After a hard day’s night investing clients’ cash, our head of multi-asset investments David Coombs has neglected his own savings. Yet given the Bank of England’s tough stance, are there now savings rates worth shouting about?
A bit like a gardener who neglects their own garden after a hard day’s toil on everyone else’s, I’m guilty of leaving my cash reserves sat in a current account earning nothing.
My laziness hasn’t really cost me much over the past five years, but now there are dizzying rates of interest. I’ve seen 2% – or more (!!) – offered at various banks/building societies and inflation is taking its toll.
This has spurred me on, not to mention much nagging from my accountant wife, Tracey. But do I want to lock my money up at 2.5% for three years, given Bank of England (BoE) Governor Andrew Bailey’s recent chat? If inflation is going to be 13%, then will rates go to double digits? If so, I’m holding off and leaving the decision for another day. I will be able to defend my inaction as I will wait for more jam tomorrow.
Bailey wasn’t one to share much joy as he also predicted five quarters of recession. No messing about regarding definitions, as they are doing in the US. Oh no – he is calling it. But just hang on a minute. This is the same bank that had been forecasting ‘transitory’ inflation and subdued growth not that long ago, so its record on predictions is, shall we say, chequered.
I’m really struggling to understand the commentary surrounding the BoE’s 50-basis-point hike in interest rates last week. If you were anticipating a significant and lengthy recession, should you be raising rates at all? On the other hand, if you are forecasting 13% inflation, then why not raise rates 75bps or even 100bps now? Shock and awe the markets. Given the accuracy of recent forecasts, I think we should all calm down a bit for now and focus on the facts. We discussed these facts, as we see them, among other things during our latest episode of The Sharpe End podcast.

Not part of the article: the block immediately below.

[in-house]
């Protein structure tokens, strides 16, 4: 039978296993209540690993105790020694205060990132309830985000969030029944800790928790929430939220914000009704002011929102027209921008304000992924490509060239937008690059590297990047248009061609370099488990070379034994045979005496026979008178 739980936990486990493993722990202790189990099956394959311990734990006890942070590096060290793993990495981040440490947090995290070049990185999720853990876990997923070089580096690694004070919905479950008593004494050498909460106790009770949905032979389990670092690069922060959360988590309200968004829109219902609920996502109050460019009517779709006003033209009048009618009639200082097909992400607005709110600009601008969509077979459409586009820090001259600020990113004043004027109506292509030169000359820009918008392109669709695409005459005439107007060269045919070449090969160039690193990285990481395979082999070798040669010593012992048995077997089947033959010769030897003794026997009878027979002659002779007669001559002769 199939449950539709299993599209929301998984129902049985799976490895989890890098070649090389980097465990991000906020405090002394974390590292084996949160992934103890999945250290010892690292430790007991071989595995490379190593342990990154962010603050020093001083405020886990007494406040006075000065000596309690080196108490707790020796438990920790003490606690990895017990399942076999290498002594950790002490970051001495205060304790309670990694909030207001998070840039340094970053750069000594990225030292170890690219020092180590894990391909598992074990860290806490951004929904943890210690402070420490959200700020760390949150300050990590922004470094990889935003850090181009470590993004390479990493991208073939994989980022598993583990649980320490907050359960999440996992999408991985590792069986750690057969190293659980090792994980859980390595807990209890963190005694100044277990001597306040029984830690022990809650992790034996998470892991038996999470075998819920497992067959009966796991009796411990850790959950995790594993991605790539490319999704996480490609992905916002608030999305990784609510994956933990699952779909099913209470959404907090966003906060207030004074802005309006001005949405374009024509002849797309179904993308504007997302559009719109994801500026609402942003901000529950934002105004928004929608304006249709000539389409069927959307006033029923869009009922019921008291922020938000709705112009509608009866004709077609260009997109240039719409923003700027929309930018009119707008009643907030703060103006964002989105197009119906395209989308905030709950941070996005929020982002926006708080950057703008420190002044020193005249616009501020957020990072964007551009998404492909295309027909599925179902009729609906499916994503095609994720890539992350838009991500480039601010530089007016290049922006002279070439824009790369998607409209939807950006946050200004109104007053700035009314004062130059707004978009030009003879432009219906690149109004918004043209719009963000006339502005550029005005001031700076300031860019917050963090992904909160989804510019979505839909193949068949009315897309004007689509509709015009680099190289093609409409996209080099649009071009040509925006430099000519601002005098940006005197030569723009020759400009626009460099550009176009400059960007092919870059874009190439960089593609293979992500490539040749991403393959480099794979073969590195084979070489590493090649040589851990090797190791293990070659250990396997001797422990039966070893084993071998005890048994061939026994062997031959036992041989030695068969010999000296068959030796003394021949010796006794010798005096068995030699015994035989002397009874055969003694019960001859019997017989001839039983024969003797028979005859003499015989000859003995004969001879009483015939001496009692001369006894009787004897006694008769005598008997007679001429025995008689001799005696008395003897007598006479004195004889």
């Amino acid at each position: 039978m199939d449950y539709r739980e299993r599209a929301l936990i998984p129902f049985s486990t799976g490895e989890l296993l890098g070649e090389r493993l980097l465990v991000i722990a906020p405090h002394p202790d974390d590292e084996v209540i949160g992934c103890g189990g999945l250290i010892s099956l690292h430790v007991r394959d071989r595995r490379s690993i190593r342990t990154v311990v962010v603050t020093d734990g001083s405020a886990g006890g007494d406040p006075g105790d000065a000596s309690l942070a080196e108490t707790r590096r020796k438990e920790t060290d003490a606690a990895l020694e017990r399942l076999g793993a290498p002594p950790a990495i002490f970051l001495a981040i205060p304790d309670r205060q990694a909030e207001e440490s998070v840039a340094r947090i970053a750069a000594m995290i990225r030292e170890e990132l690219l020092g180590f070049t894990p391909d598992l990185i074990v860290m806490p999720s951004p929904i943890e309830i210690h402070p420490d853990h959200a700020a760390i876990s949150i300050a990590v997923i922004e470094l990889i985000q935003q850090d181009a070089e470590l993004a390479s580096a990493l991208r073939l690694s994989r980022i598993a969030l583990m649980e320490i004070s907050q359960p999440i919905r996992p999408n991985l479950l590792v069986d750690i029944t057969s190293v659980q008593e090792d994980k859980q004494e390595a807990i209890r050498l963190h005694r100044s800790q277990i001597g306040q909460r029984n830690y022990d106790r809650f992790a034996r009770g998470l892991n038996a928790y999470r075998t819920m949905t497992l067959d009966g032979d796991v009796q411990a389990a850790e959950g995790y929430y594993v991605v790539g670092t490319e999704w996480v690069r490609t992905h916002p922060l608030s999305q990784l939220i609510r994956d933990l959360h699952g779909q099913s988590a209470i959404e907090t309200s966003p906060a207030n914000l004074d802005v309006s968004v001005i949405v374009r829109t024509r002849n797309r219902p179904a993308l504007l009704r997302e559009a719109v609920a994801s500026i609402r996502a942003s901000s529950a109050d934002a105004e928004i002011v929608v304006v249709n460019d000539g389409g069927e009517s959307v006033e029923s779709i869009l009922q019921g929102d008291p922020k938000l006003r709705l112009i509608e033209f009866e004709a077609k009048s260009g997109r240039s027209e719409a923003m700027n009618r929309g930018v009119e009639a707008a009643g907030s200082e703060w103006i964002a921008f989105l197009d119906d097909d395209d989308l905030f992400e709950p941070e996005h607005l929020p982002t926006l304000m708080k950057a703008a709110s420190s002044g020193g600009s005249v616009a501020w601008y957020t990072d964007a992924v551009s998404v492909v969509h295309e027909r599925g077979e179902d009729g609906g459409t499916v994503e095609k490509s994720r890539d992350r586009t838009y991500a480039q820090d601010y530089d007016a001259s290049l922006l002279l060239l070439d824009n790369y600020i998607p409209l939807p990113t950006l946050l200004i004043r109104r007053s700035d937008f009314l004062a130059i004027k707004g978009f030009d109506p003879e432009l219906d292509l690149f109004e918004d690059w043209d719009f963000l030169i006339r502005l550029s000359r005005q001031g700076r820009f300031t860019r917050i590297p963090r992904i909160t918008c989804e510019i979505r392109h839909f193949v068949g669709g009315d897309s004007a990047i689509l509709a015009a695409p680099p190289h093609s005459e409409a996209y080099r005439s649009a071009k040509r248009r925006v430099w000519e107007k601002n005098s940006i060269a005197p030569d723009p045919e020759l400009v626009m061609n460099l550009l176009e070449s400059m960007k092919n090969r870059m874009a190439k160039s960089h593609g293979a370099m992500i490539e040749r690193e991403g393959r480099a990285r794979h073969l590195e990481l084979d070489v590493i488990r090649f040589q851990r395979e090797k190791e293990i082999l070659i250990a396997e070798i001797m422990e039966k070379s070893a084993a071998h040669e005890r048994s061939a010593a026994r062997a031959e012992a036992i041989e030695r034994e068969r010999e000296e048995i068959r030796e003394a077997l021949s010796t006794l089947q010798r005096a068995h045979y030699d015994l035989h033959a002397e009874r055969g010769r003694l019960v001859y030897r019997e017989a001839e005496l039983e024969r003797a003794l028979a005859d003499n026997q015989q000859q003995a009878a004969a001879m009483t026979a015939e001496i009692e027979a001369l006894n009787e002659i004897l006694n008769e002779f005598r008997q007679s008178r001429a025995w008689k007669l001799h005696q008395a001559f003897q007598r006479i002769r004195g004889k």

A growing body of analysts are drawing a parallel between the end of COVID-19 and the end of the Second World War. I find this extremely worrying. For 10 years after the end of hostilities the UK was not in a period of euphoric return to normal growth. Rationing continued into the 1950s. My grandparents, if they were still with us, would not have recognised the parallel between now and 1947. These comparisons, particularly in the UK, are spurious.
There might be more of a case for this comparison in the US, however. Given the economic impact of the war was arguably much less, because it didn’t have to rebuild its infrastructure and cities, for example. But still, it seems like comparing a mountain with a molehill: similar in shape, completely different in quantum and effect.
So, my conclusion is that the BoE is pretty powerless right now. But you probably already noticed that. I think less guidance and fewer comments from the Governor and his Monetary Policy Committee might be a good thing. If you have no conviction in your forecasts, always best keep them to yourself.
One thing I am confident of though: I’m pretty sure the Bank Rate will be above 2% by Christmas, so Nationwide won’t be getting my hard earned yet!
In the KNOW is taking a break for the summer. We’ll be back writing to you early September. If you have any questions or comments about In the KNOW, or if there’s a topic you would like to see covered, please let us know by emailing us at firstname.lastname@example.org. We’d love to hear from you.